To avoid rocking the 2020 boat, the Phase One trade deal needed to be sufficiently vague, so that neither side, and particularly Mr. Trump, would have much cause to kick up a fuss around missed targets.
The BoJ is likely to stay on hold this week for all its main policy settings.
China's activity data outperformed expectations in November.
The Monetary Policy Board of the Bank of Korea voted yesterday to lower its policy base rate to 1.25%, from 1.50%.
The BoJ is likely to be thankful next week for a relatively benign environment in which to conduct its monetary policy meeting.
We've continuously warned that Japan's national accounts weren't sitting easily with the underlying signals from survey data, and monetary conditions, through last year.
ate last week, China and the U.S. reached an agreement, averting the planned U.S. tariff hikes on Chinese consumer goods that were slated to be imposed on December 15.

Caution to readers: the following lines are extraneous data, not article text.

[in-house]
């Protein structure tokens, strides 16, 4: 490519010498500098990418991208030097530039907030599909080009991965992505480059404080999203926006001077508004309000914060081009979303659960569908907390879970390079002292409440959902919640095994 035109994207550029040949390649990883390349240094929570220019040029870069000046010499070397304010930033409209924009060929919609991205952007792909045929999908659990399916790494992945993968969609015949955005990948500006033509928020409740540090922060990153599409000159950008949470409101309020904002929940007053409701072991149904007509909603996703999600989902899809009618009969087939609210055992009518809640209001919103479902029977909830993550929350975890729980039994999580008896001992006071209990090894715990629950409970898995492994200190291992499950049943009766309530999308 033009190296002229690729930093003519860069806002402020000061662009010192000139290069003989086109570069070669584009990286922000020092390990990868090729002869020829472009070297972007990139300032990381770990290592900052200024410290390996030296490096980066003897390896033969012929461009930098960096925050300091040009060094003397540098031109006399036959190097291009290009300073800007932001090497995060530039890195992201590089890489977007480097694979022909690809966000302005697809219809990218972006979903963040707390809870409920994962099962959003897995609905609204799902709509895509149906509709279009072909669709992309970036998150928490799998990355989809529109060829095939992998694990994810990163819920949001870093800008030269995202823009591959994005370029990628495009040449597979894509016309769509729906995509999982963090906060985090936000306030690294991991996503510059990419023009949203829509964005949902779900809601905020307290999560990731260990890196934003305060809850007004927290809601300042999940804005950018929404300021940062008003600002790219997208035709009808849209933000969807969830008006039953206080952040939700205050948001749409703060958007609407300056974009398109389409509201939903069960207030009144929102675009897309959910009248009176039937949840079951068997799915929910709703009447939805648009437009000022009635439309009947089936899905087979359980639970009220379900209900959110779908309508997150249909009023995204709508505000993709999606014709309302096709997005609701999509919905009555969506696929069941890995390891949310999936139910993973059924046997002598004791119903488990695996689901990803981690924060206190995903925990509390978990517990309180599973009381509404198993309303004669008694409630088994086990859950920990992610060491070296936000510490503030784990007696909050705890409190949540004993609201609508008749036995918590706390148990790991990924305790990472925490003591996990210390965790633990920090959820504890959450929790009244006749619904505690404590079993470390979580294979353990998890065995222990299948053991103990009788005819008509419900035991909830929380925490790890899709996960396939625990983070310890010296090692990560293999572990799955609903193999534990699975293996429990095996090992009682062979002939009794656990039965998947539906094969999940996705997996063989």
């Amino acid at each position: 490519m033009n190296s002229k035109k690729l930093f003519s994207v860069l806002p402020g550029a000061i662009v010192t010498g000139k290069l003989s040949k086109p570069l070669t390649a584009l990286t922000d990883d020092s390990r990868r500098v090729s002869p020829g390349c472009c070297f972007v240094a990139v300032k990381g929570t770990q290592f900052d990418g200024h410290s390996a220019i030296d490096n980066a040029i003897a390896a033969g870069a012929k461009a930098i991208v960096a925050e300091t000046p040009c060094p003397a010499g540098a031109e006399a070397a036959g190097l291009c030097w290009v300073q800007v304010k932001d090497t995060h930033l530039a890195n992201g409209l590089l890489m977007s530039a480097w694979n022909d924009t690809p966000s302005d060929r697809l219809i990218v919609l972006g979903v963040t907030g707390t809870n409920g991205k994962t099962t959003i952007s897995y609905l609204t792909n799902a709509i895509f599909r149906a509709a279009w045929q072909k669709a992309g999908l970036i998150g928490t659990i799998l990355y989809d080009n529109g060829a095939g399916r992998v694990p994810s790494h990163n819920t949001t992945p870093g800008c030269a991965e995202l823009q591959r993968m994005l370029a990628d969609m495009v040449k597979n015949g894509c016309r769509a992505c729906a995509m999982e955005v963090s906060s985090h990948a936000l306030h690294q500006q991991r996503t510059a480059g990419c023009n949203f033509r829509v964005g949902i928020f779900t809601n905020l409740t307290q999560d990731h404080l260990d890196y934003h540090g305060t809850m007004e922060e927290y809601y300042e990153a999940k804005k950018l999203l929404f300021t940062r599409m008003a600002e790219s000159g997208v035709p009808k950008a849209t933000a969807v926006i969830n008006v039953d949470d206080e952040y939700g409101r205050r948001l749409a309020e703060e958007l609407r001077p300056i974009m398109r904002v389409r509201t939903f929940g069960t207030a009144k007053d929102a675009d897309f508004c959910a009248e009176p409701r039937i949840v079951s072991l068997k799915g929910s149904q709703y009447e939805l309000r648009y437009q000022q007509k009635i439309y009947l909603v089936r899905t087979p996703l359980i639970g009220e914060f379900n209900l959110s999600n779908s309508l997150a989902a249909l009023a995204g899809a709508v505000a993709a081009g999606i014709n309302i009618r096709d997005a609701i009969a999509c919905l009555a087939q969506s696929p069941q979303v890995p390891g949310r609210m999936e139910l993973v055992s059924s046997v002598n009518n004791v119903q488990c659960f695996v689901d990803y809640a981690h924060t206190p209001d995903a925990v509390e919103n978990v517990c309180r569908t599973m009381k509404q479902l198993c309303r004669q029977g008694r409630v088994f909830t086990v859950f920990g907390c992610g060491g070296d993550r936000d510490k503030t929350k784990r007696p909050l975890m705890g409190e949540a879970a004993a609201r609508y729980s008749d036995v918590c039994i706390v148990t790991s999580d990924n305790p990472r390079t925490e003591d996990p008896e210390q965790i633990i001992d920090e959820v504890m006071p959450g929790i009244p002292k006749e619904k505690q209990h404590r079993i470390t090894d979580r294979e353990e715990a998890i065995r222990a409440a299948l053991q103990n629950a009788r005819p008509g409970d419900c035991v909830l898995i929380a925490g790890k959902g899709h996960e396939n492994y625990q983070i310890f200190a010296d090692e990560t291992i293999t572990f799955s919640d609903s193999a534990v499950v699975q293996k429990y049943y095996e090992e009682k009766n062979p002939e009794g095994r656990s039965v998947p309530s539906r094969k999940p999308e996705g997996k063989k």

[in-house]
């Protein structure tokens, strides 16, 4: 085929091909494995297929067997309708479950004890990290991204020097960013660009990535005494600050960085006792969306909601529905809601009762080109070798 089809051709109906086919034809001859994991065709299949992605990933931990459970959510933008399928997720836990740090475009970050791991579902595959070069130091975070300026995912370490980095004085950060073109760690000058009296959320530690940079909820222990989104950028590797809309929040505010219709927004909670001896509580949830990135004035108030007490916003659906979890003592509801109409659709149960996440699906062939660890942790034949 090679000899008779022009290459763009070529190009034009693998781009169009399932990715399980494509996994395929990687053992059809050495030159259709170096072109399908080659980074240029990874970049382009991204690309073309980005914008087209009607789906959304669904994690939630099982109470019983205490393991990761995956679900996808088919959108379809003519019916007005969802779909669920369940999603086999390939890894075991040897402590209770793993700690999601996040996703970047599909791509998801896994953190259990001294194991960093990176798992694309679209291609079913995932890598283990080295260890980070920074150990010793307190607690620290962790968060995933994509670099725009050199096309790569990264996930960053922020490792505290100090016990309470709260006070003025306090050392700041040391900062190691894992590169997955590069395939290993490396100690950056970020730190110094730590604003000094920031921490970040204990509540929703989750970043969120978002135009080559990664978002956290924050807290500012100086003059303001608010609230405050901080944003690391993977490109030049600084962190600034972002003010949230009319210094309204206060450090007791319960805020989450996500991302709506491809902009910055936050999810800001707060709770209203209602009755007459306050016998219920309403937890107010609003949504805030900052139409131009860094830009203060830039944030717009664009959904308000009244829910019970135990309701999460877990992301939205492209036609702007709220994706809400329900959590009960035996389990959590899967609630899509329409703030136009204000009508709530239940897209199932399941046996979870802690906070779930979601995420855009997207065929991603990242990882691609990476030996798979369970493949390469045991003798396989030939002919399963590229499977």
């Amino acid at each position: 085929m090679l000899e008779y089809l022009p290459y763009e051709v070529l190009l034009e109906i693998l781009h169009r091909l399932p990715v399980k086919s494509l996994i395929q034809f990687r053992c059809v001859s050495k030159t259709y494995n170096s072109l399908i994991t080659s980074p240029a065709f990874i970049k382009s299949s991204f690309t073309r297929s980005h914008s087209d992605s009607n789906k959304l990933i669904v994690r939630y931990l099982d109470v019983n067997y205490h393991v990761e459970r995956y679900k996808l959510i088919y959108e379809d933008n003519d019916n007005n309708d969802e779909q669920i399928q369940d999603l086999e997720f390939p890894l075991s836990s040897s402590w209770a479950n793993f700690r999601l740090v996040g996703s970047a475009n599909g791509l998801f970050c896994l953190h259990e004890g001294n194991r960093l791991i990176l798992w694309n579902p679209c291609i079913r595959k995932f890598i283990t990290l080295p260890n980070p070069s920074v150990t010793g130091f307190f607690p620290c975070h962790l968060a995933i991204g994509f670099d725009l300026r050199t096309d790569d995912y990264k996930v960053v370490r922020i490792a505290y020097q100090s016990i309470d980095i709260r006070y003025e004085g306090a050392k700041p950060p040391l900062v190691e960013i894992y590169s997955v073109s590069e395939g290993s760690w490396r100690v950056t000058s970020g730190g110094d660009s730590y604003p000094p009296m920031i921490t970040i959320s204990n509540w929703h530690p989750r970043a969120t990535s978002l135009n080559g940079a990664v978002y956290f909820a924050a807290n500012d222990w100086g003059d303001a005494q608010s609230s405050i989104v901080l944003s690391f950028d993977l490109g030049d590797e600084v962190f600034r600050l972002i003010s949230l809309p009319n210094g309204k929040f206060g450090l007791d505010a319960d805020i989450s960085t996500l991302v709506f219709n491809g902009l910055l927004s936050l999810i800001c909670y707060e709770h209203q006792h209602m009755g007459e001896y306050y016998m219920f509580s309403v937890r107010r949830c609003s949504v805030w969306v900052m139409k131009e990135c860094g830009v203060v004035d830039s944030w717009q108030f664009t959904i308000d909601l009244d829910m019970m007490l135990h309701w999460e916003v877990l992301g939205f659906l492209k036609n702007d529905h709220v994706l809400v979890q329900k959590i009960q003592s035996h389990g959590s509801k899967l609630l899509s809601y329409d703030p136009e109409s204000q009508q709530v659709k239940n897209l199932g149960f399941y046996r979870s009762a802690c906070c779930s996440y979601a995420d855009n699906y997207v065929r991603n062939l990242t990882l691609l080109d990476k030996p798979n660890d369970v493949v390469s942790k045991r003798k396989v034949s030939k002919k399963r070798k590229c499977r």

China's official real GDP growth likely slowed to 6.0% year-over-year in Q3, from 6.2% in Q2.
China's September imports missed expectations, but commentators and markets tend to focus on the year-over-year numbers.
The BoJ kept its main policy settings unchanged yesterday, in another 7-to-2 split.
CPI inflation last Friday gave Japanese policymakers a break from the run of bad data, jumping to 0.9% in April, from 0.5% in March.
Japan's services PMI edged down to 52.0 in March, from 52.3 in February, taking the Q1 average to 52.0, minimally up from Q4's 51.9.
The BoJ keeps it promises vague. Japan's April is turning out quite nicely. PPI inflation in Korea slipped in May, and is heading for deflation in Q3.
Japan's May retail sales rebound was underwhelming at a mere 0.3% month-on-month, after a 0.1% fall in April.